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The Daily Wildcat

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The Daily Wildcat

The Daily Wildcat

 

    Wildcat columnists take on the issues – big and small – that shape our world.

    Render unto Caesar…

    As the Mexican legislature starts to consider two bills that would legalize abortion, the Vatican has announced that it is dispatching a leading official to lobby legislators to keep abortion illegal. Is the Church overstepping its bounds by ignoring the needs of women? Or is the Vatican serving a legitimate moral purpose by lobbying for pro-life policies?

    The Roman Catholic Church is organizing protests in Mexico City to fight legislation that would legalize abortion during the first three months of pregnancy. Current law only allows abortion in cases of rape, incest or danger to the mother’s life. There is nothing wrong with the Church taking these actions. Mexico is about 90 percent Catholic and has a very conservative culture. The Church is against abortion now and has been throughout history. It should not change its stance to align with liberal lawmakers. Since the overwhelming majority of the people are conservative, the laws should reflect that.

    – Joyanna Jones is a journalism senior.

    The Church does not speak on behalf of all Catholics – according to a 1995 Time/CNN poll, 82 percent of Catholics think abortion should be legal in some circumstances. Making abortion completely illegal, even in cases of rape, incest or if the life or health of the mother is endangered, is callous. This proposal doesn’t recognize legitimate reasons women choose to terminate their pregnancies – the least controversial being domestic violence or sexual assault. Additionally, many Latin American countries do not allow abortions under any circumstances, and the death rate of mothers per 100,000 terminated pregnancies is 100 times higher than in the U.S. The Church’s extreme pro-life stance does not prioritize the lives of pregnant women.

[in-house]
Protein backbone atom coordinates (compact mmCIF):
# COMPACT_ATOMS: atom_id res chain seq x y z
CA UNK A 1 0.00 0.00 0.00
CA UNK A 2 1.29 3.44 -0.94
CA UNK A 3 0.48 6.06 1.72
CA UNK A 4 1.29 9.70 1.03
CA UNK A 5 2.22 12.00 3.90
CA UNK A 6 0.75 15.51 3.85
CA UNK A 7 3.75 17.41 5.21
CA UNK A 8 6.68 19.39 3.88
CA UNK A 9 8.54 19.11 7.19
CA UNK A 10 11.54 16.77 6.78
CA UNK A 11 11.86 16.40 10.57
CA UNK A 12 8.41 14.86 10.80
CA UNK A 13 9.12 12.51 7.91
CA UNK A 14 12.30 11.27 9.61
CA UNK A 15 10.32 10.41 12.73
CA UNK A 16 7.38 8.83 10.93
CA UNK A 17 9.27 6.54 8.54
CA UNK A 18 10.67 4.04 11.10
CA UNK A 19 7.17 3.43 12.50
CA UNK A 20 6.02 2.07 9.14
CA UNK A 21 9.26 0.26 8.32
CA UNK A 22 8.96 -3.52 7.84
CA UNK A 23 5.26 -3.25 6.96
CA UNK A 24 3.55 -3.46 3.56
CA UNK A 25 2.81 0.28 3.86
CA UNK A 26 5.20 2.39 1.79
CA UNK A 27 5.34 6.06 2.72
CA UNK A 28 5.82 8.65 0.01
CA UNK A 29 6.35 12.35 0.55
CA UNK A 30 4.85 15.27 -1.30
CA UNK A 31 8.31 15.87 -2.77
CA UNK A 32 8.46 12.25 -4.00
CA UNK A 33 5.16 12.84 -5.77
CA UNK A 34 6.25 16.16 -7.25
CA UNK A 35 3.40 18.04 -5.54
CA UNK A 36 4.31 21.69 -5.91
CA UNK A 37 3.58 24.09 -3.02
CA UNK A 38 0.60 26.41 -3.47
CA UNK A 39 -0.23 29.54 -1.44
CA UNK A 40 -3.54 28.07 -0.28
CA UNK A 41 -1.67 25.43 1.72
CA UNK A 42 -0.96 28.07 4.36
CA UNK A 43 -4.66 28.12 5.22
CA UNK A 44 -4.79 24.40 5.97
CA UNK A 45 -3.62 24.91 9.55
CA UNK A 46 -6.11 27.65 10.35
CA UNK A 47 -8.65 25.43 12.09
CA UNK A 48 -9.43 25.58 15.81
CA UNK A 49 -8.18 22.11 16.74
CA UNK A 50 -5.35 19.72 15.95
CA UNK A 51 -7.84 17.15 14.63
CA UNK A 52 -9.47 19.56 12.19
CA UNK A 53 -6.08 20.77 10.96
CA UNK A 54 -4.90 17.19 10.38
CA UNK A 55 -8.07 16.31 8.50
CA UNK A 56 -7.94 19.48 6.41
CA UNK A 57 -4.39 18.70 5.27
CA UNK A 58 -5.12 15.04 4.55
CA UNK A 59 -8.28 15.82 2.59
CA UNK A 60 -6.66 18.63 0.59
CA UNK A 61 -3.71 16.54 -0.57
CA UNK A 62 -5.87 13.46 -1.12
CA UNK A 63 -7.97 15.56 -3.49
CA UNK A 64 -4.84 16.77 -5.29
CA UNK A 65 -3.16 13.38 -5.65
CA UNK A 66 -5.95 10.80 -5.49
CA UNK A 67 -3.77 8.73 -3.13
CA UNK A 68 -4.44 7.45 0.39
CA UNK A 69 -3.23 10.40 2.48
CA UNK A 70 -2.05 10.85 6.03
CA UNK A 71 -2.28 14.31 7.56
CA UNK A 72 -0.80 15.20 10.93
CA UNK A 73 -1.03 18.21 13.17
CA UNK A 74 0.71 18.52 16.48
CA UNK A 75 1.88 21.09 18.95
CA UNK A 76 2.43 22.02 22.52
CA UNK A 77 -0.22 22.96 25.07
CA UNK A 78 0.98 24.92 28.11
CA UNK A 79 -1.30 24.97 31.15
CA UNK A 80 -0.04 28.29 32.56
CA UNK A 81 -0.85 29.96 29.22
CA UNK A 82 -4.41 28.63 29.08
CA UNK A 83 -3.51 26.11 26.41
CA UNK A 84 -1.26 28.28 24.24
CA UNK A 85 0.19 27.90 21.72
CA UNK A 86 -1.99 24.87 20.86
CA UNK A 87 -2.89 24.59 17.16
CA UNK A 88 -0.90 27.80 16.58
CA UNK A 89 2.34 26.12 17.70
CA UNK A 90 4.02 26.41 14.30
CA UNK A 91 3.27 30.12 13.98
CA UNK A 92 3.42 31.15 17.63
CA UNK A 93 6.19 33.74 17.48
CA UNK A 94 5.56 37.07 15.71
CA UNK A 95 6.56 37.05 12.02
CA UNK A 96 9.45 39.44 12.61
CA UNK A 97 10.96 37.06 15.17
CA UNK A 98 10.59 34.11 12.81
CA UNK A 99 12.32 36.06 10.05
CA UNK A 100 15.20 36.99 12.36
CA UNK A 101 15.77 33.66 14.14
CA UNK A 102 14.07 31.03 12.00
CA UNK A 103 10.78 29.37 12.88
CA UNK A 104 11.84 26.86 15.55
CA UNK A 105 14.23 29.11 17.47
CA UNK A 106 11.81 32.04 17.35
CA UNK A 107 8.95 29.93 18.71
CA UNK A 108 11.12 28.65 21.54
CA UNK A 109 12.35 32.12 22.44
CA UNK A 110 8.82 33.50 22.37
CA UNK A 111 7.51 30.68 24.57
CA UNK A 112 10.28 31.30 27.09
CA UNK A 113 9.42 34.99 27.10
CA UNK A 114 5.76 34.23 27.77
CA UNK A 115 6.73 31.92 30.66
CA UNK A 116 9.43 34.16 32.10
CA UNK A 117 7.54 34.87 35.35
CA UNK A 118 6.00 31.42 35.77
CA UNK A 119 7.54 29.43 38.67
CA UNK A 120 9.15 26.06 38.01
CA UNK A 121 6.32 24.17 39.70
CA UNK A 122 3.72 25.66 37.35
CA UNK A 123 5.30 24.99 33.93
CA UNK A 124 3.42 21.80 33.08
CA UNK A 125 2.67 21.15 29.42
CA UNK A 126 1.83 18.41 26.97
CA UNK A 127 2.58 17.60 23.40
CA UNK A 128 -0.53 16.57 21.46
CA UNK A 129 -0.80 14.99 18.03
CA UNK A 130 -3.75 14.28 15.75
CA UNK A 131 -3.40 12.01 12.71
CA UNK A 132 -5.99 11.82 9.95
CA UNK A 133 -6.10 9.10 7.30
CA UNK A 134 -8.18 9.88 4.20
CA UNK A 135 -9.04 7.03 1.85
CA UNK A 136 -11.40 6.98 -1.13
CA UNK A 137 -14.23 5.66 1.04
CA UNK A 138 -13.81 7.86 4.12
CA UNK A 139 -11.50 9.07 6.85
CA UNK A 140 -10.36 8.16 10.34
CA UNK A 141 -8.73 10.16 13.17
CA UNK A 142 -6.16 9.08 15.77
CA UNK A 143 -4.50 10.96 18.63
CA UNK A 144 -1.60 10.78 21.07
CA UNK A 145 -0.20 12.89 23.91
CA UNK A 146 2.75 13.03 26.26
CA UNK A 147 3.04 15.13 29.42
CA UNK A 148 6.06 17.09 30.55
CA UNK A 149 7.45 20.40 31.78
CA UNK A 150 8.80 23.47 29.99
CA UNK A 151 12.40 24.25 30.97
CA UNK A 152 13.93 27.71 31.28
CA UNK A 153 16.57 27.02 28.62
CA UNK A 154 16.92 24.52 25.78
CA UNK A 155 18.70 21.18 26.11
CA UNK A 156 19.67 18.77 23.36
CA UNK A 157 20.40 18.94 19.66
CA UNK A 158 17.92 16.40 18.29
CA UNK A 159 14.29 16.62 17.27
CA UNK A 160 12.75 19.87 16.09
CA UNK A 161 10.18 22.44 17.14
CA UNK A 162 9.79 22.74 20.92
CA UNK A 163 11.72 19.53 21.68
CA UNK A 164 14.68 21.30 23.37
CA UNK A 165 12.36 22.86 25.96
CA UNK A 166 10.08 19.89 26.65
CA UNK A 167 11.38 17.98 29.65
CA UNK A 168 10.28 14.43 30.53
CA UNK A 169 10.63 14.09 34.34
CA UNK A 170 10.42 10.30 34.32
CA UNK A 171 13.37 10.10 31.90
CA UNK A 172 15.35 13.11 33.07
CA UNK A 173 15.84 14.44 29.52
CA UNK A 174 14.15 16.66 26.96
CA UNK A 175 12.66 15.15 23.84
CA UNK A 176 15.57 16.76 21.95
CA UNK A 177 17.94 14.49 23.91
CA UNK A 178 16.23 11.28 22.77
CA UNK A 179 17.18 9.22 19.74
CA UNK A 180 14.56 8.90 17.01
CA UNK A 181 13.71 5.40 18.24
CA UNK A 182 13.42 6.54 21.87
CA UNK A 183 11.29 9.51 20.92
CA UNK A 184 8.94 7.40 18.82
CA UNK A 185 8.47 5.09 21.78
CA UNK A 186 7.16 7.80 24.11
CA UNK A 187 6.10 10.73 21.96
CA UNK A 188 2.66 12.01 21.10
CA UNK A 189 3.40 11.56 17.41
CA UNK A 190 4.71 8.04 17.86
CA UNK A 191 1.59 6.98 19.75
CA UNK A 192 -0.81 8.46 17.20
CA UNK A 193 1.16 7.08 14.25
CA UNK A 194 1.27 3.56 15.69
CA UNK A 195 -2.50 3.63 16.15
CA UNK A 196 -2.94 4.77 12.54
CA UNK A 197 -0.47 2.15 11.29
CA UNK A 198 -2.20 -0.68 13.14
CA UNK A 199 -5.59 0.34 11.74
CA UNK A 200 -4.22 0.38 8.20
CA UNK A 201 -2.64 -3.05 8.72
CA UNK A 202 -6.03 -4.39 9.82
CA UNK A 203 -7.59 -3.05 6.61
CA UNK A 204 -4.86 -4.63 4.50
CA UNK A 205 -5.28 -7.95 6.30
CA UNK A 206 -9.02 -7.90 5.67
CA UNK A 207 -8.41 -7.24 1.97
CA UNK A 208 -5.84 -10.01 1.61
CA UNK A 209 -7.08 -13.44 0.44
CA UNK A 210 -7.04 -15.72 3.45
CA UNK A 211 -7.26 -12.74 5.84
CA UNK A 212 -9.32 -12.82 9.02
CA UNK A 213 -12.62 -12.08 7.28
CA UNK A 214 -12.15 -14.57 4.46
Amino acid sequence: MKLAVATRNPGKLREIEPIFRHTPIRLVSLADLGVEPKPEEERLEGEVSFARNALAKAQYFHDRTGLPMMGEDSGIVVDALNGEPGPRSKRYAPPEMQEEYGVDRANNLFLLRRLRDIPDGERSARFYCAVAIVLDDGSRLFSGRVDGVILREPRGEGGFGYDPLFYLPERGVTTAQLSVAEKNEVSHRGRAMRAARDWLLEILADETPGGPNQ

– Allison Dumka is a political science senior.

    So long, super seniors

    Friday, the Wildcat reported that the UA administration is aiming to improve the six-year graduation rate to 60 percent in the next year and 80 percent by 2012. Who do you think is responsible for ensuring that students graduate on time?

    Look, increased graduation rates are important, but the university administration is framing the problem all wrong. Instead of focusing on how to get current students out of here more quickly, we should be concerned with attracting students from the outset who care to graduate in four years – and that means higher admissions standards. Higher standards appeal to better students, and better students are way more likely to do their thing in four (or less). If we really want to raise our graduation rate, we’d do well to exclude students early who’ll take longer, and that means setting our entrance bar a little higher than automatically admitting Arizona students who are in the top 25 percent of their high school class.

    – Stan Molever is a philosophy senior.

    The university’s efforts to bump up the six-year graduation rate to 60 percent should be lauded. It’s an easy enough proposition, because the current six-year rate stands at about 59 percent. But faculty can only go so far to help students graduate. Sure, the university can do its part to ensure that students don’t drink too much or change their majors every other semester, but the onus should mostly fall on the students themselves. If you’re hung over on a weekday or you’ve never visited an adviser, there’s no one else to blame but you if it takes you more than six years
    to graduate.

    – David Francis is a pre-business sophomore.

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